August 24, 2020 By Allison Adams
I am so happy to be a mom to a healthy baby girl. My husband and I wanted to grow our family, and got pregnant Fall 2019. I felt great throughout most of my pregnancy - exercised regularly and even continued to go to SoulCycle, my favorite workout class. I was diagnosed with pregnancy related hypothyroid very early on and started on a low dose of Synthroid. My thyroid levels were monitored closely and I saw an endocrinologist regularly. Once this was under control, I experienced no issues until 28 weeks when I was diagnosed with gestational diabetes. This required me to monitor my diet, see a nutritionist and check my sugar levels four times a day. I was already eating pretty healthy and so while this was not ideal, it didn’t affect me all that much day to day.
My mom had preeclampsia with me, and I was born at 28 weeks. Therefore my doctors watched my BP closely and I did multiple 24 hour urine checks. I was also taking my BP multiple times a day and reporting to my ObGyn. My BP was slowly creeping up and at 34w5d it skyrocketed. I called my Doctor who recommended we go to triage at the hospital. I walked the three avenues and two blocks with my husband and I’ll never forget that as we walked in, sick patients were going in the ER entrance - coughing badly, presumably suffering from COVID.
We walked into the hospital at 5:30 pm and my daughter was born via emergency c-section a little after 9 pm. I hemorrhaged and lost a lot of blood. I was on magnesium for 24 hours. I was then able to see my daughter in the NICU for the first time alone. We were kept in the hospital because despite being on medication, my BP skyrocketed again three days postpartum. I was put back on the magnesium. I was discharged three days later on two medications. My daughter stayed in the NICU for five more days.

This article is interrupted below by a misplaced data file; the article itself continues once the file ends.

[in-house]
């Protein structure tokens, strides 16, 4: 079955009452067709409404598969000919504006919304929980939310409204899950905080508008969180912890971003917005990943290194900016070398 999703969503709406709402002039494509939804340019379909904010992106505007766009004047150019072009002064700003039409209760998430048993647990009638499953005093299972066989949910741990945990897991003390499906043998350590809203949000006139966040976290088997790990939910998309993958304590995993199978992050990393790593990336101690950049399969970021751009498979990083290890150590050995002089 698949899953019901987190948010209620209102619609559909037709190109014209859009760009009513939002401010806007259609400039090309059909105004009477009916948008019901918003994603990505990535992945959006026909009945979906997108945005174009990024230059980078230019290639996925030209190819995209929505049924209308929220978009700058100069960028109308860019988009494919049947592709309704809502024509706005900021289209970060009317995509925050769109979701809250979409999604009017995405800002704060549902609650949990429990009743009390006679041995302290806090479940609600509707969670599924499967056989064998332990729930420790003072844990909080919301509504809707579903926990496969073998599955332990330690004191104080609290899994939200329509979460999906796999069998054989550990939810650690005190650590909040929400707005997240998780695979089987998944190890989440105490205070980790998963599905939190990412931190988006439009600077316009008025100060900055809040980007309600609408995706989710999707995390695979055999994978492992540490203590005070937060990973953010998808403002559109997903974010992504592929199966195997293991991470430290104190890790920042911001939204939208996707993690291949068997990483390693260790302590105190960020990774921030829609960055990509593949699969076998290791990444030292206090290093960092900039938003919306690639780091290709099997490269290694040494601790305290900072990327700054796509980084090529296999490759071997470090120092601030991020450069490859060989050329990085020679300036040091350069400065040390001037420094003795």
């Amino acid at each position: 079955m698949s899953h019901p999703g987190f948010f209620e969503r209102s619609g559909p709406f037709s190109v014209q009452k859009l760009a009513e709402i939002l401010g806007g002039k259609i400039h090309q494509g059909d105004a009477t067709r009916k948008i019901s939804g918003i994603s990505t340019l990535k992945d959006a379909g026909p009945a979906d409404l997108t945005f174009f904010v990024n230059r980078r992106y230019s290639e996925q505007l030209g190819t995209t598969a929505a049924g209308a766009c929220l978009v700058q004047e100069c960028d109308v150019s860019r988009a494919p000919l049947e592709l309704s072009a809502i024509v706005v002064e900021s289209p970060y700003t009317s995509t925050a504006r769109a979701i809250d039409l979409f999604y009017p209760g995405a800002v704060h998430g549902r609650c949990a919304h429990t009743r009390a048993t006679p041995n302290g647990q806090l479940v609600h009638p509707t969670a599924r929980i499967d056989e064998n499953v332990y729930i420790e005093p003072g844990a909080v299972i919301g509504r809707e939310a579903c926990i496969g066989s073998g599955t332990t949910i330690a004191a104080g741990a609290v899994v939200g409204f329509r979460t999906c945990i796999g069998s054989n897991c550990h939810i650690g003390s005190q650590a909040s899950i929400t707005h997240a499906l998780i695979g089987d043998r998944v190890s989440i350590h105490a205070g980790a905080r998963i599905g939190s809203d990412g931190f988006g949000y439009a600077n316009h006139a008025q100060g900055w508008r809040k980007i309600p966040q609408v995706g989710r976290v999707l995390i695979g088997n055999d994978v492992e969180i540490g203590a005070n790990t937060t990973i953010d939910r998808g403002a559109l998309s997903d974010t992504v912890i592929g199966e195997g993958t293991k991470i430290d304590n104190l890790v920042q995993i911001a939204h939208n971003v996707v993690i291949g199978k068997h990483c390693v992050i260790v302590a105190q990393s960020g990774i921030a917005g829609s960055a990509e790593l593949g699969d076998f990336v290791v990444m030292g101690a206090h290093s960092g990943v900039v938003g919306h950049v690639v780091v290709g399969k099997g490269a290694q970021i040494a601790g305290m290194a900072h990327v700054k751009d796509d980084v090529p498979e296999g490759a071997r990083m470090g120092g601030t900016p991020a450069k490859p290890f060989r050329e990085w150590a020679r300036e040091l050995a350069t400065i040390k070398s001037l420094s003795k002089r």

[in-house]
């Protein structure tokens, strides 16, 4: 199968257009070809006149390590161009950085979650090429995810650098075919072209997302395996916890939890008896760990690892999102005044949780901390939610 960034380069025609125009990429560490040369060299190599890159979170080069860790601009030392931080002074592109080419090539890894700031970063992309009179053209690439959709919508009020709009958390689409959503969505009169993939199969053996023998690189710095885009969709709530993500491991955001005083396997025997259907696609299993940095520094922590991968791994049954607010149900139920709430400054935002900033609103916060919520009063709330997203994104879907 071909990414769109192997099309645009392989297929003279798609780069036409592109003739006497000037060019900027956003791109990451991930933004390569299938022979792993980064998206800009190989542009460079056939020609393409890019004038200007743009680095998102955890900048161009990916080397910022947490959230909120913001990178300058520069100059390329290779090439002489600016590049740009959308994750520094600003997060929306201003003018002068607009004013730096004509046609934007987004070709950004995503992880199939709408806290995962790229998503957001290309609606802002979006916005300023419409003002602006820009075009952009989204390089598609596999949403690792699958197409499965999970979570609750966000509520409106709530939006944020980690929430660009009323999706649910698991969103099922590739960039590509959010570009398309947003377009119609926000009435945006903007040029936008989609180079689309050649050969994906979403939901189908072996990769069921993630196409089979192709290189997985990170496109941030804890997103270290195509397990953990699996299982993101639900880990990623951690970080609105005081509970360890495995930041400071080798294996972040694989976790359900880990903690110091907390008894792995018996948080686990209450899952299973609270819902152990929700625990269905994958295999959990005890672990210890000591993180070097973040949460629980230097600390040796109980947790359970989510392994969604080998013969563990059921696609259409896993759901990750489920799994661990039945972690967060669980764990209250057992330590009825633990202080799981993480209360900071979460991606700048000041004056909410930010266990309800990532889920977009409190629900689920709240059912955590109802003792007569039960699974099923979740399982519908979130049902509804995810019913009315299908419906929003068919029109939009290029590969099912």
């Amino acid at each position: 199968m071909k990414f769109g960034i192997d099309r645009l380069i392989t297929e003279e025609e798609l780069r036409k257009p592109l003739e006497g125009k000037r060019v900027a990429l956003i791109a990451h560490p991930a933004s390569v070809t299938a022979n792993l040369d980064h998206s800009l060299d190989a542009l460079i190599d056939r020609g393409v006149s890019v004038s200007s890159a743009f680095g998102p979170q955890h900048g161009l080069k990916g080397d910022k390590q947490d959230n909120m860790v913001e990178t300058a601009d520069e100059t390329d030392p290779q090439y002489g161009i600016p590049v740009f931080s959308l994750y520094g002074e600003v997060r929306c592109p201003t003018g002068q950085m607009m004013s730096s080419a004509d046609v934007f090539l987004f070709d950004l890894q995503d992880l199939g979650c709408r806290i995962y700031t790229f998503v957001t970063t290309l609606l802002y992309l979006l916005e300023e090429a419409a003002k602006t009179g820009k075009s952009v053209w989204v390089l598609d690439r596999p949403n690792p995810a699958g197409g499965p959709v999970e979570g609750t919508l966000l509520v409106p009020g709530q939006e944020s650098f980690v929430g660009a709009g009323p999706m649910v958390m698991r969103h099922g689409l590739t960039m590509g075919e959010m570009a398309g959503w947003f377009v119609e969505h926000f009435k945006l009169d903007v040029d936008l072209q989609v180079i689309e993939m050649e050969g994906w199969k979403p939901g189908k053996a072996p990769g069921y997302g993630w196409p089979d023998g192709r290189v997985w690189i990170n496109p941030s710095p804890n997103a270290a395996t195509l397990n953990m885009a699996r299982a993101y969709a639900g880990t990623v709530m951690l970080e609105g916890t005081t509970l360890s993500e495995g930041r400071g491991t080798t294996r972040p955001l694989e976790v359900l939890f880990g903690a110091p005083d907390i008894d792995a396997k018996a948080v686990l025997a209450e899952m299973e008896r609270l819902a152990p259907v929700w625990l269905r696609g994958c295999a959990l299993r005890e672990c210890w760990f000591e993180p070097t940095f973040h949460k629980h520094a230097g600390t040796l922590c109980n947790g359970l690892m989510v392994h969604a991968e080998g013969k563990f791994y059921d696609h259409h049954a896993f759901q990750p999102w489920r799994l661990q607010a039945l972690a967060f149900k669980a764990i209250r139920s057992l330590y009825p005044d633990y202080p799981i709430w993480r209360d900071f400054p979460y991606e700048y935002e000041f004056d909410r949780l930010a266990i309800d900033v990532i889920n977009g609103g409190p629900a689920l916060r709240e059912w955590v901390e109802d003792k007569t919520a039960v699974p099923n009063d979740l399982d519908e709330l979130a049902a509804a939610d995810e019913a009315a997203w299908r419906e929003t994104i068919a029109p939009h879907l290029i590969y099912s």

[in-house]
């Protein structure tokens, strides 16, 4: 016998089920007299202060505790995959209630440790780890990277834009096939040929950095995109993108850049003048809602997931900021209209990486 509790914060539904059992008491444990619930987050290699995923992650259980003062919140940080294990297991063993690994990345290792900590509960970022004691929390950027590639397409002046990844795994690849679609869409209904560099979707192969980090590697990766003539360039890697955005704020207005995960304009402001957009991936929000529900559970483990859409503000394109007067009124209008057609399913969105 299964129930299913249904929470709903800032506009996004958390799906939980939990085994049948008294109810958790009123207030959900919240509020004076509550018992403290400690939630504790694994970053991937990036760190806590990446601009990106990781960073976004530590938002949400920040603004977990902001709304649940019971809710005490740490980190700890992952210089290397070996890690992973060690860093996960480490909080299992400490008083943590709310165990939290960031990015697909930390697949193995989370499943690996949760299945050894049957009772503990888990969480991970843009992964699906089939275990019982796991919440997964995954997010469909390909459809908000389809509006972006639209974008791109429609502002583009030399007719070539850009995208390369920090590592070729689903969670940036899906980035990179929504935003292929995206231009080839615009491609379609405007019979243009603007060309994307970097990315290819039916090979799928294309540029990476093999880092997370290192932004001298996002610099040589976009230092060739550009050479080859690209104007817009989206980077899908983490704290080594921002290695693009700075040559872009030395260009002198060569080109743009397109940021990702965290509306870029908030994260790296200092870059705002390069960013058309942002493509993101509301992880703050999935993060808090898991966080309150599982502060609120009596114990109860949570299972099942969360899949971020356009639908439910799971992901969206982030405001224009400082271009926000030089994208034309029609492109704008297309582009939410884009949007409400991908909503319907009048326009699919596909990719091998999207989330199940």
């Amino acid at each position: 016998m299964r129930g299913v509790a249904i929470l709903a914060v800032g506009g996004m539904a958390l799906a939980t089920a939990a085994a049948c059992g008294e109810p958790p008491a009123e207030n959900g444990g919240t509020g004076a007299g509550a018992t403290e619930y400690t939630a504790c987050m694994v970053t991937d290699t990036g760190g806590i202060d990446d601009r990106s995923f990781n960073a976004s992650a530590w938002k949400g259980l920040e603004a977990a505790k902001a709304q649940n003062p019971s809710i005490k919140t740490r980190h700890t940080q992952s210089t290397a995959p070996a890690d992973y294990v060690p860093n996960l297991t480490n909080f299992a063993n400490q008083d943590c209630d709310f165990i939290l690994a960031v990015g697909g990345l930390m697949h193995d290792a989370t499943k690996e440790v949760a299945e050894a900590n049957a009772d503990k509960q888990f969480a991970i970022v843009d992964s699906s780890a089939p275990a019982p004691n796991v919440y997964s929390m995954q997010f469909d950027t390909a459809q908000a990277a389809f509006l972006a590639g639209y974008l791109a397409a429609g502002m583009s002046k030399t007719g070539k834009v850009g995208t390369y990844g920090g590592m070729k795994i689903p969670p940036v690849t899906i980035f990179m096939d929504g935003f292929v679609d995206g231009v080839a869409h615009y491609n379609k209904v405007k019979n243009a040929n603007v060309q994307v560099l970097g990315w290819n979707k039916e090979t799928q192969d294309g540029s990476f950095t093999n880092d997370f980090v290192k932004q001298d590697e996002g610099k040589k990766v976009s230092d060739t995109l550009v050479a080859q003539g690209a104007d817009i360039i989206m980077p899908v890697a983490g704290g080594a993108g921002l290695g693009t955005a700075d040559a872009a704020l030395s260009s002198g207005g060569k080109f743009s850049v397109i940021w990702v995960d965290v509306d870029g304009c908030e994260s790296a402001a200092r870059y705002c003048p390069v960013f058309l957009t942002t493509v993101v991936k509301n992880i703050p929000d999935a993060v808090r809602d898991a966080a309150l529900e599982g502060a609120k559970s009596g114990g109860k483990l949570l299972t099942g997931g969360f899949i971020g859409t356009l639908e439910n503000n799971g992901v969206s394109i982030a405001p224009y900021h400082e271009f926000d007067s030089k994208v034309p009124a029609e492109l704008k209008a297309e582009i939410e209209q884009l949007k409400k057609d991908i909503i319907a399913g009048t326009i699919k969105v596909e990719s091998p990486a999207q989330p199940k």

I contracted a very bad UTI. My husband would walk with me to the hospital and I would have to sit a few times on the way because between the c-section and UTI I was in so much pain. We couldn’t take taxis because of COVID and we didn’t have a car. We both couldn’t see our baby at the same time due to restrictions. We went in the main entrance, knowing that on the street behind the hospital there were freezer semi-trucks. All of this just steps from “glamorous” Park Avenue on the Upper East Side.
When my daughter was discharged, we were so happy to be together but continued to wear masks at home for two weeks. While we were in the hospital, we were told the L&D floor may need to take COVID patients due to space and that the NICU would have to share a floor with those patients. This was quite scary to think about and we were lucky that the rates in NYC declined enough and this move wasn’t needed. I was on blood pressure medication for three months postpartum and still check my BP twice a day. Ultimately, we are all home and healthy (knock on wood) almost five months later. I credit my amazing team of doctors for being so vigilant and making all of the right decisions for me and my family. I also would say that being proactive about my own health and being aware of the symptoms, and checking my BP was critical.
After weeks of nightmares, phantom pain of an IV burning, of my twice-a-day alarm reminding me to take my BP medication, I remember crying to...ReadMore